“Third what?”

“Wife of course,” said Lara. “ I was Hal's No. 1 … I think.”

“My God! I never heard about this.”

“Don't worry, the divorce is legal. And Hal's OK about sending me his monthly check for Gary and me.”


“Our son. He's 5 now — cute little devil.”

“Does Halifax visit Gary?” asked Maggie.

“Oh yes! He meets Gary in the park a lot, and takes him for rides in his Lexus with the top down,” said Lara.

When Halifax got home late one afternoon, Maggie said, “Halifax, you are a miserable low down bastard!”

“What's wrong Maggie?” he gasped.

“I've been checking things out,” said Maggie. “Your ex Lara came to see me several months ago. She was trying to figure whether I was No. 2 or 3 in your register of brides and brides to be.”


“I asked Lara, ‘Which one am I, No. 2 or 3 of your G.D. list?’”

“What did she say?” asked Halifax in a loud whisper.

Maggie paused, “Lara says her lawyer tells her he's pretty sure she's No. 1, but she says she wouldn't bet the farm on it because you continually were having affairs and always had a succession of women on the string. Anyway, Lara said she's got a nice husband now who doesn't need to know any more, but that Gary is the son of her marriage to you.”

Maggie continued, “After I had said goodbye to Lara on the porch, she left. I went in the house and I've been thinking over everything Lara told me, and I've been making some phone calls.”

“Now I didn't know whether to blow up or throw up!” Maggie said to Halifax.

“I'm still not sure what number I am in your parade of babes. So, I'm leveling with you, lover boy, tell me your next squaw, or I'm siccing Ben Green on you with instructions to throw everything in his law book at you.”

Halifax took a mint from a dish on the hall table and put it in his mouth.

He looked at the ceiling and said slowly, “Maggie, I've just have been trying to protect you from things that might hurt you,” he said.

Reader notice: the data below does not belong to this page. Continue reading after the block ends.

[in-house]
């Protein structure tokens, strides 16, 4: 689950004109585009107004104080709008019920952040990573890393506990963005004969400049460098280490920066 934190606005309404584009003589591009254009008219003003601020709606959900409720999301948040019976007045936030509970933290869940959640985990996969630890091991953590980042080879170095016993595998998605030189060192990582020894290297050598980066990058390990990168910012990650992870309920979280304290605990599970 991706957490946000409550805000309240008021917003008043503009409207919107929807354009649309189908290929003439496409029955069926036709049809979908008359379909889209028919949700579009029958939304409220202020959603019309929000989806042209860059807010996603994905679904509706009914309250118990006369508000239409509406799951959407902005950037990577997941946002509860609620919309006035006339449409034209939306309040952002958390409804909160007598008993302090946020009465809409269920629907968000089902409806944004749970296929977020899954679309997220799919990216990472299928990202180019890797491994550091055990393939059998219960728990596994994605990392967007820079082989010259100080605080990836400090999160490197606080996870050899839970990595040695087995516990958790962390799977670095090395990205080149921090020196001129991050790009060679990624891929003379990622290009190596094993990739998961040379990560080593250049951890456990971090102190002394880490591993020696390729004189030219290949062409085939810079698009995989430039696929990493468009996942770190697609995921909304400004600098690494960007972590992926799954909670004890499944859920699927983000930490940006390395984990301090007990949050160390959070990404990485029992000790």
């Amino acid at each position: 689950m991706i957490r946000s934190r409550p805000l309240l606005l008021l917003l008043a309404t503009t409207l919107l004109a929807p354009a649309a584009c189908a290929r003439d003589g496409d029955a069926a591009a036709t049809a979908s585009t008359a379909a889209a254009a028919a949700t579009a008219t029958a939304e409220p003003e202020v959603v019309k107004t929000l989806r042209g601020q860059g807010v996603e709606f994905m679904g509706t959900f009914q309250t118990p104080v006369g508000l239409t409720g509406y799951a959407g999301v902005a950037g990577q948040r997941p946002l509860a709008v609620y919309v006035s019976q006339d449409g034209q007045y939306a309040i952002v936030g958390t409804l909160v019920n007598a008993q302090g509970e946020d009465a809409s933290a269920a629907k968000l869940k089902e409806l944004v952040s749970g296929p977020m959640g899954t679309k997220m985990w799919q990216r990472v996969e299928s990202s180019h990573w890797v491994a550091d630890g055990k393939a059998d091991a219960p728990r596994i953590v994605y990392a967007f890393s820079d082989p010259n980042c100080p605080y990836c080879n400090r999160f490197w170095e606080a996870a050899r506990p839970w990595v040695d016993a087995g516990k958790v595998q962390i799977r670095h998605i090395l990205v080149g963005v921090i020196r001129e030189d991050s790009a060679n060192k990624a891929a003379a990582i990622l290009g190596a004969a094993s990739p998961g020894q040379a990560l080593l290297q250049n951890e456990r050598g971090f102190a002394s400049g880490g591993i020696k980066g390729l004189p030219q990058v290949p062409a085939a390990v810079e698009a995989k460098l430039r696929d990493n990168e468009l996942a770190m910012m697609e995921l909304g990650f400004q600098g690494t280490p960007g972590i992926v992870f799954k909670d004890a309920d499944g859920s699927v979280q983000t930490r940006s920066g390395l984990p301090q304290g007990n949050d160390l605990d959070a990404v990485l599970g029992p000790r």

“Come on, Halifax!”

“OK Maggie, are you any better off now that you found out all this stuff? I was just stupid.”

“You were stupid, all right,” said Maggie. She walked over and faced Halifax squarely.

“This is the moment I've been waiting for, for you to hear something straight from my mouth. I have long made my decision and now I'm telling you.”

Halifax sat down slowly on the hall chair.

“What's so important?” he asked. “Your recent pregnancy test checked out fine, didn't it?”

“Yes,” she said.

“I guess you've surprised plenty of dames in your happy life of affairs,” said Maggie.

“Meaning?” he said.

“Meaning two things: One, the name of my son-to-be is entered in his future Harvard class, years from now.”

“And?” asked Halifax.

“Number two: The recorded name of my future son is Frederick Alton Baker Jr.”

He jumped up, “Are you kidding — you and Fred?” he gasped.


“But you are married to me!” Halifax shouted.

“Oh! Don't worry, you'll be receiving a Certified Letter from Ben Green. He's handling my divorce from you, which you, of course, cannot possibly not contest. ”

“And you and Fred?”

“Why not? Tests prove Fred is the father. ”

“How did you get to know Fred that well?”

“Simple. I met him in your office. Gossip and phoning around gave me the rest. Things just happen.”

I said softly, “Good-bye sister dear” and hung up. I poured two fingers from a cut-glass carafe and gulped a swallow. I silently resigned as the “champion spoiler of women's reputations.”

How did my demure little sis Maggie beat me at my own game?